Thank you and happy you like this bread, and these flowers.
:^) breadsong

Mebake's picture
Mebake

Lovely! Both are super attractive, Breadsong. Good job.

The acid load carried over from the first bake is apparent in the improved oven spring.

Thanks for posting the recipe.

-Khalid

breadsong's picture
breadsong

Hi Khalid,
Thank you so much!
I think I'll be planning to make a little extra dough more often, with Hanne's and other recipes...
and will keep Karin's wonderful Bauernbrötchen and other breads in mind, too.
:^) breadsong

 

evonlim's picture
evonlim

so fortunate to work with fresh ingredients. and you did put in a lot of passion into your loaves. they are amazing. beautiful flowers as well.. thank you for sharing all the good things it's hard to find in city life.

happy baking

evon

breadsong's picture
breadsong

Hi evon,
I'd say that passion and ingredients are specialties of yours - amazing flavor combinations you combine in your loaves :^)
Thank you - very happy you like these flowers and this bread, and the local wheat, too.
:^) breadsong

varda's picture
varda

Breadsong, Your bread looks fantastic.   Every time I see a terrific bread made with high percentage spelt it reminds me that I must find a low(er) cost supplier.    Right now the only one I have sells two pound bags for something like $8.   Eek.    I know spelt will always be expensive since processing it is more difficult than wheat, but so expensive?   Anyhow, that's my problem I guess.   Your bread looks supremely eatable.  -Varda

breadsong's picture
breadsong

Hi Varda,
Hope you can find a less expensive supplier for spelt (wonder if a bakery might bring in an extra bag for you?)
Thank you - the bread was good, and it's gone!
Have to rustle up some more old dough so I can make it again.
:^) breadsong

Franko's picture
Franko

Beautiful post breadsong, with the flowers and wheat stalks basking in the sun, along with your write-up, but those loaves are a knockout! You know I love these types of bread but I seldom think of making them when the temperatures are like what we've been having the last month or so here in B.C.  I tend to go with the higher percentage ryes when things get cold, and thought your reasoning re:  warm ambient temperatures was interesting and very on point for fermenting high ratio rye breads. Thanks for sharing your thoughts, formula and photos of these gorgeous loaves.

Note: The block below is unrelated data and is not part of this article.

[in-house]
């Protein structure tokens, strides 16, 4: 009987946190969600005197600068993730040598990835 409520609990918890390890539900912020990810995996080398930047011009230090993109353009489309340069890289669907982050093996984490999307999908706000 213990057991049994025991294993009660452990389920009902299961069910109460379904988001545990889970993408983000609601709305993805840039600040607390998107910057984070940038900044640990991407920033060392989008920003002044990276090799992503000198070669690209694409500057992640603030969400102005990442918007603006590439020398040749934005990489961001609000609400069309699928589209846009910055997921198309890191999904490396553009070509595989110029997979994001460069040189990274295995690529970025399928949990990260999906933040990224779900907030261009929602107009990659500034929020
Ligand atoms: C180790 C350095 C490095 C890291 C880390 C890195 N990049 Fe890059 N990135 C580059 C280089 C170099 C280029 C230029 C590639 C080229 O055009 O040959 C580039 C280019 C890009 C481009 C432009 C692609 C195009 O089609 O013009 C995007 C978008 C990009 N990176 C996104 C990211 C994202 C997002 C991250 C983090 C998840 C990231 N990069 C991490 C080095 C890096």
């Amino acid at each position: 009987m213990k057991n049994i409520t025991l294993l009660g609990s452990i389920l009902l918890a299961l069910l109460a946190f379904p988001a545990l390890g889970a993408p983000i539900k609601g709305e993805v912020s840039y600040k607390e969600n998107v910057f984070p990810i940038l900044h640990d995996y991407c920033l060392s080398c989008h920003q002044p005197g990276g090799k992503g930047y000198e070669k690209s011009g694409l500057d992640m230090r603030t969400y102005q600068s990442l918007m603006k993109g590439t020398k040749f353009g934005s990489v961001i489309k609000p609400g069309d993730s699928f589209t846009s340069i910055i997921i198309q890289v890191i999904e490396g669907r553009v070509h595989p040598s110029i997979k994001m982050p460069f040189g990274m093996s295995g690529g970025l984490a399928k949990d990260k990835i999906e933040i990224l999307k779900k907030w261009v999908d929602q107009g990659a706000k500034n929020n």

Cheers,

Franko

breadsong's picture
breadsong

Hi Franko,
Thank you so much!
I like how you describe the flowers and the wheat basking in the sun - the plants sure do seem content this year, flowering, growing and doing their thing.
It's been great temperature-wise here in the kitchen, for these breads - makes it so easy to hit the right dough temperature and have good fermentation.
I hope you like this formula, and thanks again for your kind compliments!
:^) breadsong

Syd's picture
Syd

That's a great looking loaf breadsong and just the kind of bread that I have had a hankering for lately.  Think I am going to have to give this one a try.  Interesting that you got a higher rise out of the second bake.  Perhaps it was, as you suspected, due to the old dough.  Lovely photos, too.

All the best,

Syd

breadsong's picture
breadsong

Hi Syd,
It's lovely to hear from you! I hope all is well.
Thank you so much! -  and hope you enjoy this bread.
:^) breadsong

ananda's picture
ananda

Very, very fine loaves Breadsong,

My kind of bread, and yes, the summer months do speed up those leavens and sours for sure.

The book needs further investigation....that's me off to Amazon then!

Summer photos of yours just re-inforce my own thoughts of what a great time is to be had in the warm months.

Very best wishes

Andy

breadsong's picture
breadsong

Hi Andy,
So glad you like these rye breads; I didn't use the Bachedre in these, saving this flour for one of your lovely formulas :^)
Love how your photos capture the beautiful sun that follows you to your vacation destinations!
And I hope you love the breads, the sun and the season, pictured so gorgeously in this book.
Thank you so much,
:^) breadsong